Disney was behind this sweet holiday tale about a grandmother who longingly remembers her childhood as a girl in the Philippines. Now living with her daughter and grandchild in another country, the separation from her native land becomes even more palpable during the holidays when she recounts a sweet moment with her father, who gives her a stuffed Mickey Mouse one Christmas. Created in-house with Flux Animation, it’s an endearing tale that’s both specific and universal as it highlights unique traditions of Filipino culture while celebrating the power of family connection.
At number four, the character Phyllis Vance from “The Office,” portrayed by Phyllis Smith, has been a popular figure in ads these days. At the beginning of the year, she starred in a campaign for Panera Bread and now, she’s in a web series for craft store Joann Fabrics. Created out of agency Where Eagles Dare, it revolves around how Phyllis, like the rest of us, has been coping with working from home. Appropriately, she gets “crafty” with her set-up in order to free herself up for her real passions—like knitting socks for cats.
Beats by Dre goes straight to the gut in this gorgeous, challenging film. Created out of Translation, the ad asks the question, “You love Black culture, but do you me?” In a beautiful interplay of word and images assembled by an all-star lineup of talent that includes director Melina Matoukas, Emmy-winning screenwriter Lena Waithe and musician Solange Knowles, it forces viewers to confront the painful dichotomy Black individuals endure in a world that embraces their achievements and contributions yet fails to protect them or provide them with an equal playing field.
Burberry dispenses with the fanfare of food and frills for its holiday ad. In this fantastic film directed by Megaforce out of Riff Raff, the British clothier offers a new take on Gene Kelly’s iconic dance sequence from the 1952 classic film “Singin’ in the Rain.” Instead of a single man in love, we have a troupe of four dancers, who take on the elements in an enthralling cinematic metaphor for the adversity the world has faced over the past year.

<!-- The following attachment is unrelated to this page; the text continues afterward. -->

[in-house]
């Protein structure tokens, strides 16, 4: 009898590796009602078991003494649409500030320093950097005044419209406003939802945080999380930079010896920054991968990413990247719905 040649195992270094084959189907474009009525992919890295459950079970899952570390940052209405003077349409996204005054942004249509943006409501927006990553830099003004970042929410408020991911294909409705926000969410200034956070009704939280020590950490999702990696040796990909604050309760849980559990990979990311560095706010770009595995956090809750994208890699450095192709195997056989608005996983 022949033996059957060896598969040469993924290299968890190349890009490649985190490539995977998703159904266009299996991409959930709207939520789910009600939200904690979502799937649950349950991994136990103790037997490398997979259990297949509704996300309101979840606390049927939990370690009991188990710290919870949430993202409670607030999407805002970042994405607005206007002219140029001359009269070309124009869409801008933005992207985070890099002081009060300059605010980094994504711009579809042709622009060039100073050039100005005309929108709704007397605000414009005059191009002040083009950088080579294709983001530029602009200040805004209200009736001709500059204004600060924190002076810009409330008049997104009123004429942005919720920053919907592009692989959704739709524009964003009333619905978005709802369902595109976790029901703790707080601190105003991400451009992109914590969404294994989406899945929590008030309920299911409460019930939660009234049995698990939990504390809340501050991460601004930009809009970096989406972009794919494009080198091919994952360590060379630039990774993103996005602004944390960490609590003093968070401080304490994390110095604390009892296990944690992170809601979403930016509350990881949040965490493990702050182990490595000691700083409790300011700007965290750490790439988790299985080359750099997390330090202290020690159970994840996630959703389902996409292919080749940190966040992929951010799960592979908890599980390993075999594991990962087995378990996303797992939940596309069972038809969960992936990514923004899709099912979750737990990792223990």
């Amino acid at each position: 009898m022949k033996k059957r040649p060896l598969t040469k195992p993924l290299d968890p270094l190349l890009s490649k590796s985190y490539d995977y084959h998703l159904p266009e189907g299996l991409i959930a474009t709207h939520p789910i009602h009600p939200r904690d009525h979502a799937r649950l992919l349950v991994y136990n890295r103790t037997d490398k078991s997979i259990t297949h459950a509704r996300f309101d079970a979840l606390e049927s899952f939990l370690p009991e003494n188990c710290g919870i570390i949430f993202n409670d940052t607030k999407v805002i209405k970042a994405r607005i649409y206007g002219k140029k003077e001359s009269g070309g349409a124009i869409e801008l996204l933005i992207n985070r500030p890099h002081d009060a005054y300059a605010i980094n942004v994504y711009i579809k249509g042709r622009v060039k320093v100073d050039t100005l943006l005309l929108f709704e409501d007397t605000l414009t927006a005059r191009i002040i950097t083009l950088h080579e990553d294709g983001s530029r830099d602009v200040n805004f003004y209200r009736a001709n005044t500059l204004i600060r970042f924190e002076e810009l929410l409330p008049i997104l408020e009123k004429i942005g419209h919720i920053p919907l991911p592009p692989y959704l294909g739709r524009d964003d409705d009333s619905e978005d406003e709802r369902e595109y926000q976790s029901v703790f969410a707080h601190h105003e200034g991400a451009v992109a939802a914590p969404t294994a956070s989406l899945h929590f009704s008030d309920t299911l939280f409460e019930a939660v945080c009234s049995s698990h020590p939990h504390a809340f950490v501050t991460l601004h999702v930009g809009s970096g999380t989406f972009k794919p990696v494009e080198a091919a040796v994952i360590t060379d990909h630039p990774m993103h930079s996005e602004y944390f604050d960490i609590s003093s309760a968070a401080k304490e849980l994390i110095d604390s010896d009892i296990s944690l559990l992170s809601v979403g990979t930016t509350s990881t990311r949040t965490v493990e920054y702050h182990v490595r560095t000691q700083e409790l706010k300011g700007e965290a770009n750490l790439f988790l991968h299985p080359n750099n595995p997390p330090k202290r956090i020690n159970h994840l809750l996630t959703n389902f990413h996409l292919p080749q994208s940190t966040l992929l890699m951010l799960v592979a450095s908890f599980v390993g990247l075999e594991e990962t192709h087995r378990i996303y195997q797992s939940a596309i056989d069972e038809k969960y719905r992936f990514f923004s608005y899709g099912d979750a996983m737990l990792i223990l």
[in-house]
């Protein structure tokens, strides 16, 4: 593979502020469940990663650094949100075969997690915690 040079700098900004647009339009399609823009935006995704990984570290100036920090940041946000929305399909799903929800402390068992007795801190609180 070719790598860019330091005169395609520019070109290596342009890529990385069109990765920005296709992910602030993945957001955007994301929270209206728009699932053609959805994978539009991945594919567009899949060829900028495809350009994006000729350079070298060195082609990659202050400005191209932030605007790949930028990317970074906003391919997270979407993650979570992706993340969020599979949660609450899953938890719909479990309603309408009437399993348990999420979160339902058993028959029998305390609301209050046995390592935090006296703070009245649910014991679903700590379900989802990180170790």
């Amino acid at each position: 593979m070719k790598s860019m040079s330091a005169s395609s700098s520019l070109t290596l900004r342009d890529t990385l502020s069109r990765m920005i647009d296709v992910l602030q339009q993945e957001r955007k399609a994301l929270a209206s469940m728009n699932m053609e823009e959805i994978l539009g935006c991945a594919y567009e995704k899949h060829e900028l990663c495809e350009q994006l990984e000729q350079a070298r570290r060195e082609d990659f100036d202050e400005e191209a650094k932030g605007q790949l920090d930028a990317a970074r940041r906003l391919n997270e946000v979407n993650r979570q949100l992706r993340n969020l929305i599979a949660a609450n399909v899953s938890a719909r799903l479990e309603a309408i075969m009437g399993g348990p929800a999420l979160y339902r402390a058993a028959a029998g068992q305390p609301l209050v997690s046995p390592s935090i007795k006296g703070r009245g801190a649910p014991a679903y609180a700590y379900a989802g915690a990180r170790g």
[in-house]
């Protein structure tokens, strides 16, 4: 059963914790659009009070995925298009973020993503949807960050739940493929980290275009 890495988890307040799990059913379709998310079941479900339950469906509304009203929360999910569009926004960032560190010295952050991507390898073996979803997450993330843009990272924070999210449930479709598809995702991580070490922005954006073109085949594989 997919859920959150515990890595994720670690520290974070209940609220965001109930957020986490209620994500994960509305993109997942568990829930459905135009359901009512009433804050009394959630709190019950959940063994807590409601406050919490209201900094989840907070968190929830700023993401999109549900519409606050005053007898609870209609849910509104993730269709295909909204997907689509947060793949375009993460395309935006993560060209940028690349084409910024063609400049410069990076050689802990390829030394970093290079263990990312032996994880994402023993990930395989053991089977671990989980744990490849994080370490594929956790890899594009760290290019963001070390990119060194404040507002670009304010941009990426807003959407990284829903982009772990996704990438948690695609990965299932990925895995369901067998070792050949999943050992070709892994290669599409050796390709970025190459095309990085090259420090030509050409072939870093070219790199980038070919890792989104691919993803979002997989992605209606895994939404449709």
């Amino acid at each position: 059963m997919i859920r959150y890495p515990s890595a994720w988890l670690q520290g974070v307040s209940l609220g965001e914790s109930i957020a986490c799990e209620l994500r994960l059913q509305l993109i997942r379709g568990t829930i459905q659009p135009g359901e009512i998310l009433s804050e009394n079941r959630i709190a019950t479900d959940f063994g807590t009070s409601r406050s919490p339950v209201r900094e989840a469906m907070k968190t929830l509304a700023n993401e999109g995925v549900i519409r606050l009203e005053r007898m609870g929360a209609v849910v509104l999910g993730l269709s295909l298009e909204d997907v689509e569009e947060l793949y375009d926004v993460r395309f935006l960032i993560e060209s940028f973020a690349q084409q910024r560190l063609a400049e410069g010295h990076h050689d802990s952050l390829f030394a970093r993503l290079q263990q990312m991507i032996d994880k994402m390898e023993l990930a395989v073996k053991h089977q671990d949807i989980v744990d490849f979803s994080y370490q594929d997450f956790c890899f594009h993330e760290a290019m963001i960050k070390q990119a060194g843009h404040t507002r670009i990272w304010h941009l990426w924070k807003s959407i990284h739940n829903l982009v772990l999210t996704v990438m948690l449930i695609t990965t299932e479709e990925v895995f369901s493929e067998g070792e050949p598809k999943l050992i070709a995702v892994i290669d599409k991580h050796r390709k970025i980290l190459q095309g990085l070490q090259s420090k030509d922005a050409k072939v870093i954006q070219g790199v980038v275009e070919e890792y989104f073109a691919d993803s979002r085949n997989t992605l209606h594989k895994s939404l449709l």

John Lewis and Waitrose's much-anticipated Christmas campaign is a chain reaction of love, depicting heart shapes passed from one person to another in a series of vignettes by different artists. Once again by Adam&Eve/DDB, it was directed by Oscar Hudson of Pulse, and it encompasses live action, claymation and traditional animation and CGI. The spot signifies a wider campaign about charitable giving and is very different from the brand's usual storytelling fare. This time, John Lewis deliberately chose to work with a range of artists in order to better support the creative industry which has been hard hit by the pandemic. They include Chris Hopewell, who has created music videos for Radiohead and Franz Ferdinand, and French animator Sylvain Chomet. The soundtrack, by British singer Celeste, is an original song, in a move away from the brand's tradition of recording cover versions of classics.
That's it for the Top 5. Make sure to check out more of the best in brand creativity at Adage.com/Creativity.